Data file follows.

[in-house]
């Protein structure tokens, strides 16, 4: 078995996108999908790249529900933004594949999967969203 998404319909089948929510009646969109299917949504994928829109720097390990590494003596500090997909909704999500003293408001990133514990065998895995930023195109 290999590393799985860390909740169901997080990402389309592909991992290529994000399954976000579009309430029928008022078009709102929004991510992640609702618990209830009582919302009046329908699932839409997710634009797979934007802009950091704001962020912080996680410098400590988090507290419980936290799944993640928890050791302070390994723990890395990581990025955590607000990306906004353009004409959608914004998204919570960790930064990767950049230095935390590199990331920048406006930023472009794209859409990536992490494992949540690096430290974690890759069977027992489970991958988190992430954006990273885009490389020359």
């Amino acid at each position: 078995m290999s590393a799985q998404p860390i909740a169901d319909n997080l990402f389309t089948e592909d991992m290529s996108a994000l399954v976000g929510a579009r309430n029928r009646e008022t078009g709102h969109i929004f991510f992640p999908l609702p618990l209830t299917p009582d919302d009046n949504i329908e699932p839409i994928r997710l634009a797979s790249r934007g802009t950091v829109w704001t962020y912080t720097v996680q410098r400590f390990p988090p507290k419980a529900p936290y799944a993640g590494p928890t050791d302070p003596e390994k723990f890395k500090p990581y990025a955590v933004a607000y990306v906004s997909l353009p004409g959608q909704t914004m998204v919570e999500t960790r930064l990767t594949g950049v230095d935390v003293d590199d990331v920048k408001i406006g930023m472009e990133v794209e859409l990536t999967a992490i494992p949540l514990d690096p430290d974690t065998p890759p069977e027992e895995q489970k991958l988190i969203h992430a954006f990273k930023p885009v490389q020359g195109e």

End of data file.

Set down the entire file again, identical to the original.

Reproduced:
[in-house]
């Protein structure tokens, strides 16, 4: 078995996108999908790249529900933004594949999967969203 998404319909089948929510009646969109299917949504994928829109720097390990590494003596500090997909909704999500003293408001990133514990065998895995930023195109 290999590393799985860390909740169901997080990402389309592909991992290529994000399954976000579009309430029928008022078009709102929004991510992640609702618990209830009582919302009046329908699932839409997710634009797979934007802009950091704001962020912080996680410098400590988090507290419980936290799944993640928890050791302070390994723990890395990581990025955590607000990306906004353009004409959608914004998204919570960790930064990767950049230095935390590199990331920048406006930023472009794209859409990536992490494992949540690096430290974690890759069977027992489970991958988190992430954006990273885009490389020359």
């Amino acid at each position: 078995m290999s590393a799985q998404p860390i909740a169901d319909n997080l990402f389309t089948e592909d991992m290529s996108a994000l399954v976000g929510a579009r309430n029928r009646e008022t078009g709102h969109i929004f991510f992640p999908l609702p618990l209830t299917p009582d919302d009046n949504i329908e699932p839409i994928r997710l634009a797979s790249r934007g802009t950091v829109w704001t962020y912080t720097v996680q410098r400590f390990p988090p507290k419980a529900p936290y799944a993640g590494p928890t050791d302070p003596e390994k723990f890395k500090p990581y990025a955590v933004a607000y990306v906004s997909l353009p004409g959608q909704t914004m998204v919570e999500t960790r930064l990767t594949g950049v230095d935390v003293d590199d990331v920048k408001i406006g930023m472009e990133v794209e859409l990536t999967a992490i494992p949540l514990d690096p430290d974690t065998p890759p069977e027992e895995q489970k991958l988190i969203h992430a954006f990273k930023p885009v490389q020359g195109e």